Bush’s moralism has aggravated a series of problems for US allies. It has meant that there has been very little progress in regional negotiations — such as the Arab-Israeli peace process — because Washington refuses even to speak to some of the main parties involved. The US stance appears perverse to most Middle Easterners, for whom realism is the dominant political tradition. Most Middle Eastern states are highly opportunistic: They routinely make and break alliances in a search for the most powerful partners. At least in secret, they are prepared to talk to anybody; even talks with traditional enemies may result in reduced tension or collaboration on issues of mutual interest.
Washington’s moralism has fueled a steady polarization between Middle Eastern states over the last eight years. At first the Bush administration treated all “state sponsors of terror” as if they formed a single axis, even though Saddam Hussein’s Iraq, Mohammad Khatami’s Iran and the Taliban’s Afghanistan loathed each other. Then it began to treat Iran and its allies as if they were the focus of evil in the region, even though some of Iran’s allies, in particular the Islamic Supreme Council of Iraq, were the same people that the US was trying to install in power in Baghdad. Frequently, US hostility toward Iran was viewed in the region as hostility toward Shi‘ism, so that US belligerence became an aggravating factor in the regional spread of civil wars between Sunnis and Shi‘is. As a result, Middle Eastern states have been pushed into mutually hostile camps, fueling the worst wave of regional infighting since the “Arab cold war” of the 1960s.
Privately, and more recently in public, Middle Eastern leaders have complained that US moralism is having dangerous effects. Until 2007, there was little that they could do about it. But as US policy failures in the region — not just in Iraq, but in Gaza and elsewhere — piled up, American influence gradually waned. Indeed, the authority of the Bush administration declined even more rapidly. From 2006 both the president’s falling poll numbers and the election of a Democratic majority in Congress eroded his power. The 2008 presidential campaign started in 2007 and the selection of Sen. John McCain (R-AZ) — a Bush critic — as the Republican nominee a full eight months before the party convention tended to edge Bush out of the limelight.
But the one factor that contributed most to the growing independence of Washington’s Middle East allies was the attitude of Bush himself. In November 2007 he declared at Annapolis, Maryland that he would spend his final year in office searching for Arab-Israeli peace, but afterwards there was no initiative, no follow-up, no plan — as Rice was finally compelled to acknowledge a year later. The May 2008 defeat by Hizballah of Washington’s allies in Lebanon also constituted a tipping point; it was concrete evidence that Bush was not prepared to intervene and, in fact, had no response up his sleeve. Bush appeared already to have embraced his status as a lame duck president. Not only was he neglecting the Middle East, he was slow to act even on burning domestic issues such as the credit crunch. When Bush appeared at the Gridiron Club in March to sing the melancholy ballad, “The Green, Green Grass of Home,” his eagerness to get away from the travails of Washington and return to his Crawford, Texas ranch was patent.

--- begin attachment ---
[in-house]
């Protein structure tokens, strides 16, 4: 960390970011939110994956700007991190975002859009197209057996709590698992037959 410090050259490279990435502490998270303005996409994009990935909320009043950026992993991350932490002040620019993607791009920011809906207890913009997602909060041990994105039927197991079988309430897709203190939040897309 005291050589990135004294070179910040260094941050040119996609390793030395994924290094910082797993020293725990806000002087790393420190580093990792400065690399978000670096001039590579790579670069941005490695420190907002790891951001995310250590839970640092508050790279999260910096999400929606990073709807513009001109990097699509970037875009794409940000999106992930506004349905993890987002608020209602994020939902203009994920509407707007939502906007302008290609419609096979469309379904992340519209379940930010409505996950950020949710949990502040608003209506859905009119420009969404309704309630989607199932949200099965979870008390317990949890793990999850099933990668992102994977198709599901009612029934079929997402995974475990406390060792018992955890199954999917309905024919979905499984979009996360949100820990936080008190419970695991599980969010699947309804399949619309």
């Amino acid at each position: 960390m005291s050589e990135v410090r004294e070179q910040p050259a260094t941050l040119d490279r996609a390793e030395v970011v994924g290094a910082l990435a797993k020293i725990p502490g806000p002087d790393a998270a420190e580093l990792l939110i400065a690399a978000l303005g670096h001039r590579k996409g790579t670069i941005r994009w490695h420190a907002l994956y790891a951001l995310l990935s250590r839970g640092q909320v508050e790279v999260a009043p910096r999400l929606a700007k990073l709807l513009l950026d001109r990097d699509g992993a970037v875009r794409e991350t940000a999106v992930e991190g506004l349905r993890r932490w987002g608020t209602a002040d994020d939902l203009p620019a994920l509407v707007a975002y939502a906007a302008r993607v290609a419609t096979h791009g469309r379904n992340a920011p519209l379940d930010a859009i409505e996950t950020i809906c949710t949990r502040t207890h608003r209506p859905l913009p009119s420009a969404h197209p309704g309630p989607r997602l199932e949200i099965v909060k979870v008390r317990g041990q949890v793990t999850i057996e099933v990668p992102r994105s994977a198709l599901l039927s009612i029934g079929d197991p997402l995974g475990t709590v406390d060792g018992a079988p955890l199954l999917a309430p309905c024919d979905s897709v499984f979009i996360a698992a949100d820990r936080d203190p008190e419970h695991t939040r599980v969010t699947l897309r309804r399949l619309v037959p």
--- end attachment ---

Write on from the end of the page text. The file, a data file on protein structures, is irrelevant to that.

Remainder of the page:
The one country in the region where US diplomacy remains the only game in town is US-occupied Iraq, but there, too, Washington’s clients have been spurning their patron’s overtures. In November 2007, Bush and Iraqi Prime Minister Nouri al-Maliki signed a declaration of principles for a bilateral agreement, to be concluded by the following July, on the terms of a continued US troop presence in Iraq. The bilateral accord was to replace the UN mandate governing the Multi-National Force in Iraq that will expire on December 31. Initially, the assumption was that Bush would succeed in inking an accord without a timeline for US military withdrawal, possibly obligating his successor to keep tens of thousands of US soldiers in Iraq for an indefinite period.
But things did not go according to plan — and not because the proposed agreement raised the hackles of Congressional Democrats concerned that, because Bush said it was not a “treaty,” he did not intend to submit it for their approval. The concept of an open-ended US military presence ran up against much stronger opposition in Iraq, including, eventually, from within the Maliki government. By August 2008, the White House had agreed to a “time horizon” of 2011 for the departure of combat forces, though the decision to leave would still be “conditions-based.” The draft of the accord that was leaked in mid-October stipulated more firmly, “The forces of the United States will withdraw from Iraqi territory on a date no later than December 31, 2011,” before adding that either Iraq or the US could request an extension of this deadline subject to the other party’s approval. Discontent inside and outside the Iraqi parliament continued to build, and within days, Maliki himself was reported voicing objections to the terms. Various Iraqi factions have demanded an ironclad timetable for withdrawal, clearer provisions for Iraqi jurisdiction over crimes committed by US troops and an Iraqi right to inspect US arms shipments entering the country, among other revisions. But the bottom line appears to be that, at present, no Iraqi politician outside of Kurdistan wants to be seen signing off on an extension of a foreign military presence on Iraqi soil.